Back in March, I pursued an opportunity to present findings from my research at a symposium in the Netherlands that coming August. As with most of my adventures, I planned to add some pleasure to this business trip.
I have a fair amount of stamps from the Netherlands in my passport (thank you Delta / KLM transfers) but this was the first time I left the airport. I spent most of my time in Amsterdam and Utrecht, but I also skipped over to Den Haag for a solid 40 hours. See captions below for a quick overview:
Approaching Amsterdam– those man-made canals make this city look a bit odd from the air!
Tulip bulbs and marijuana for sale
At the Concertgebouw in Amsterdam! A €15 “sprintplaats” (rush ticket) scored me this view with an open bar before the show and during intermission. The Dutch really know how to encourage attendance! Julia Fischer on the wicked Chatsjatoerjan (Dutch spelling of Khachaturian) concerto. Having played this in UM’s campus orchestra (with a soloist from the music school) I knew the music quite well. We were also treated to Beethoven’s Egmont Overture and a Tchaikovsky symphony. SUCH a treat!
I am sterdam — on the walk after the Concergebouw
Enjoying dinner in Utrecht. Although Amsterdam gets international chatter, my vote goes to Utrecht, another canal city just 30 minutes from Amsterdam by train. The architecture is a bit different. As you see from this picture, I’m sitting at a restaurant that is right next to the water; from what I saw, Amsterdam only has activity on the “upper” level.
Getting ready to go for a canal ride! Notice the bike garage in the background. 🙂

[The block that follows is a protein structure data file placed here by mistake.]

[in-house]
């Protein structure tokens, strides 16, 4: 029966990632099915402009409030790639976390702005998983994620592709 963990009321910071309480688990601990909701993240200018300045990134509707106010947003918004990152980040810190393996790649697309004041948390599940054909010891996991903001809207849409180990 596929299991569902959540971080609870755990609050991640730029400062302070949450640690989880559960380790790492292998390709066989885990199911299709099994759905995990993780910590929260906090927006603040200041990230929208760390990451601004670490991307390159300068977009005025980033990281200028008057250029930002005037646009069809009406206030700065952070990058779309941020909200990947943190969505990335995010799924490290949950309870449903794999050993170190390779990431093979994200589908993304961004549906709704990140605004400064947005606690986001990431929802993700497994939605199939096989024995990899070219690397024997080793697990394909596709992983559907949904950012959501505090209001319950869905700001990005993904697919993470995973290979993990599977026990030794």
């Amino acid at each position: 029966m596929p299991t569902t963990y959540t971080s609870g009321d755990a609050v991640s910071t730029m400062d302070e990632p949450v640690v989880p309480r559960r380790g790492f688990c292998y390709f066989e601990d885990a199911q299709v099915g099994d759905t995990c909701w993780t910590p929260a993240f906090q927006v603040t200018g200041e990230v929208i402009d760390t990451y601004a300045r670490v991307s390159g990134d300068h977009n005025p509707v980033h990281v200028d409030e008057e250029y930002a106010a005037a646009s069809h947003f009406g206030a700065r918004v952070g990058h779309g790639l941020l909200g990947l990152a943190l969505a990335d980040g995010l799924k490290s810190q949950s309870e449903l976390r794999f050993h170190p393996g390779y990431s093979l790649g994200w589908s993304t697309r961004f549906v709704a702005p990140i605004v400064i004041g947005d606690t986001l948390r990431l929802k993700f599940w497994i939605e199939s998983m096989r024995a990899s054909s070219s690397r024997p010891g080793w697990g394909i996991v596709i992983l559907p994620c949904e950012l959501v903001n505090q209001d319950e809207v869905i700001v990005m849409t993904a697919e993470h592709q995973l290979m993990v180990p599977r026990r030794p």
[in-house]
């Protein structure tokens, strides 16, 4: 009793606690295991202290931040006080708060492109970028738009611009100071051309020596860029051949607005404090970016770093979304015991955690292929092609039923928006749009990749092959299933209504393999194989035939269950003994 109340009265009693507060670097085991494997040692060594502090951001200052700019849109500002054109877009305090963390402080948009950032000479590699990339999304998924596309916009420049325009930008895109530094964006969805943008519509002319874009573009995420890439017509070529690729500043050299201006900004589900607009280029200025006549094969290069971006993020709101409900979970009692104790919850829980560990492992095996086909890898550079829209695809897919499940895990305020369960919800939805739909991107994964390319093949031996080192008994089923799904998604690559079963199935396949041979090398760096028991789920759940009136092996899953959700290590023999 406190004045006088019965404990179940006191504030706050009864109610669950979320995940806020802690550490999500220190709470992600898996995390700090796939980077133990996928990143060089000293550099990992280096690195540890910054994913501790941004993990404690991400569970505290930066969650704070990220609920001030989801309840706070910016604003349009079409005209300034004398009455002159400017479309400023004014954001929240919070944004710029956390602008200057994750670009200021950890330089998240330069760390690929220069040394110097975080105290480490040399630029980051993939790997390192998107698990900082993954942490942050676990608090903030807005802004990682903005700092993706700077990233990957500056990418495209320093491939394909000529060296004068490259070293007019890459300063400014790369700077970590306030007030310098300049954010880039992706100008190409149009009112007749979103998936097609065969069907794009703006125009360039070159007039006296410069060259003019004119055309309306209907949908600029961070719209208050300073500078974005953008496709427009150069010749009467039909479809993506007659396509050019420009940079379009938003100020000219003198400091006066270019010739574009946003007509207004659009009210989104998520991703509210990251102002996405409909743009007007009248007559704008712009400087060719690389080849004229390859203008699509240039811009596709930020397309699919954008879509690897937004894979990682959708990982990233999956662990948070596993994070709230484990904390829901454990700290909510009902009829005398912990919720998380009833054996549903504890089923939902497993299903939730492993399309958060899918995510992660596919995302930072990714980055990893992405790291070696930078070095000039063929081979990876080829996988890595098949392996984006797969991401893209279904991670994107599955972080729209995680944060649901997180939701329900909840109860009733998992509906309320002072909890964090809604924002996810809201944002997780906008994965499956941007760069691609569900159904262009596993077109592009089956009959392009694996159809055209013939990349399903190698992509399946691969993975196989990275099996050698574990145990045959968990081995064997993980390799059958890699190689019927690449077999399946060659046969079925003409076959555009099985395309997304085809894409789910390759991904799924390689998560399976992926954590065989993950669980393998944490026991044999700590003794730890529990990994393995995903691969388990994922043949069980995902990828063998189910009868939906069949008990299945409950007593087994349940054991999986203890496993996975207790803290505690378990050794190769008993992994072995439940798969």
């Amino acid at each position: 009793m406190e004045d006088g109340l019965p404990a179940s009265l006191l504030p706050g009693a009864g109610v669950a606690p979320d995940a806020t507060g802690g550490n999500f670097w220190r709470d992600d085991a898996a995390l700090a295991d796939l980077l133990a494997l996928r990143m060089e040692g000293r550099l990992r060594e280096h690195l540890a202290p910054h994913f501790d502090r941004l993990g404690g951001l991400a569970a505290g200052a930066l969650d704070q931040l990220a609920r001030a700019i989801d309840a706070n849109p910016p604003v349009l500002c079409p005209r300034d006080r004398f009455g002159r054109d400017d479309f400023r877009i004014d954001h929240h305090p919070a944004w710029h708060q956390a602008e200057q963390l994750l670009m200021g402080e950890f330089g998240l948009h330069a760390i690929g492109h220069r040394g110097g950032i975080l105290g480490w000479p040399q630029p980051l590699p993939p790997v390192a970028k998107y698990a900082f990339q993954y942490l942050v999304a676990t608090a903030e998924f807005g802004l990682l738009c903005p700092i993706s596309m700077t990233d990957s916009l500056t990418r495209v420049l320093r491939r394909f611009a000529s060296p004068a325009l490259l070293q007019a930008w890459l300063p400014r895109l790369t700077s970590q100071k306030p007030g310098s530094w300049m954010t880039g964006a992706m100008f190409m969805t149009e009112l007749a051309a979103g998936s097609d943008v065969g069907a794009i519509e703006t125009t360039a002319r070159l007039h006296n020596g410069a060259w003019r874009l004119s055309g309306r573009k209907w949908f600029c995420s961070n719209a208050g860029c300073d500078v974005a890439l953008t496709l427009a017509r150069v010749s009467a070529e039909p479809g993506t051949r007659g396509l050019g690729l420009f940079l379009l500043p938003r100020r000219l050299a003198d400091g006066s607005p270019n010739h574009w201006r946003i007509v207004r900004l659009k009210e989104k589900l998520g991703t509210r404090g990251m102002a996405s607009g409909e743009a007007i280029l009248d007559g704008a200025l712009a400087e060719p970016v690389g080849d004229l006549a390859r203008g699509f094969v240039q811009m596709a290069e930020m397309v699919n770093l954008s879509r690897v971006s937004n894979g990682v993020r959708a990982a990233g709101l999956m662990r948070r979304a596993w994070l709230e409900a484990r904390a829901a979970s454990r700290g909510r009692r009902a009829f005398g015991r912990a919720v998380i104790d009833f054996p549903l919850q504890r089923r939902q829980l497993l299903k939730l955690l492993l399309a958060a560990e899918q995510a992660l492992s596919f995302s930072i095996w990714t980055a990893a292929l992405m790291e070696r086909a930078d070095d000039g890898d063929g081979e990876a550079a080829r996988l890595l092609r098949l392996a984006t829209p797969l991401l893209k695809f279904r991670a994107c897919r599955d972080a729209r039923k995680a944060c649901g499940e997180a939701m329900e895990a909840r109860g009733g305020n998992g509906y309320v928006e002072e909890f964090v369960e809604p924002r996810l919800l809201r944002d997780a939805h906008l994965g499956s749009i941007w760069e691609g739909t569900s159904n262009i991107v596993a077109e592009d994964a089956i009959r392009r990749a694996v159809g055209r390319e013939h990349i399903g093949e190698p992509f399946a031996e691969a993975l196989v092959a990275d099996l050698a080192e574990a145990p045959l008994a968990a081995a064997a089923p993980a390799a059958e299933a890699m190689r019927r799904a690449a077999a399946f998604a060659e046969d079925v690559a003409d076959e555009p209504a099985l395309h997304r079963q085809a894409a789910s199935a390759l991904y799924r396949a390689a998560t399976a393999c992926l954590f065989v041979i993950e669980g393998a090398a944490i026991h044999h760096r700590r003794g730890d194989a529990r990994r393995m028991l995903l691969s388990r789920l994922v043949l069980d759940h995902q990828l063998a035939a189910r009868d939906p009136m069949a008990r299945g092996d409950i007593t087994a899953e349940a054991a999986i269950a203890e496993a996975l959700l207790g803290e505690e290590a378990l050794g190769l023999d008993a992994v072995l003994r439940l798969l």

I’ve struggled with putting pen to paper on this topic for quite some time because, in short, the story is complicated. For the sake of a blog post, I figured the best way to succinctly share is to publish a short response I submitted for a secondary medical school application.
Discuss a time when you stepped out of your comfort zone. What were the challenges? What did you learn?
In August, I had my first opportunity to travel to the Netherlands. International travel always presents challenges, but this trip in particular pushed me out of my comfort zone: I was attending the International Symposium for Young Adults with von Hippel-Lindau (VHL) as both a patient and a professional, presenting my dissertation research on reproductive counseling for young VHL-positive people.
During introductions, we were encouraged to share our current “VHL challenge”; I met people like T who had traveled 30+ hours by train, because his current post-operative instructions barred him from flying. I was moved by my peers’ courageous stories, simultaneously feeling blessed and self-conscious of NOT having the token scar along the nape of my neck indicative of brain surgery. I was shaken from these inner reflections when K shared her concerns that VHL would be incompatible with having children. Trying to offer help, the symposium coordinator singled me out as a “subject matter expert”. I flushed.
I enjoy public speaking, but presenting as both a patient and researcher quickened my heart rate. I was confident in my research, but the topic of reproduction is nevertheless sensitive. My presentation increased the awkward gap between the participants and me until I finished an interactive presentation with a silenced audience. Later that evening, participants began to approach me individually, sometimes with a reflective statement, technical questions, philosophical musings, or a quiz about my personal views. More commonly, however, they greeted me with positive encouragement: we are really appreciative to hear this from a VHL-positive person like you who not only knows her stuff but truly GETS it. As a physician, balancing authoritative knowledge with empathetic care will be a persistent challenge, but I know the more I practice navigating this awkward tension, the better I will be able to serve my patients.
A slide from the presentation before mine. This supports one of the findings of my research: adoption is a “forgotten” option.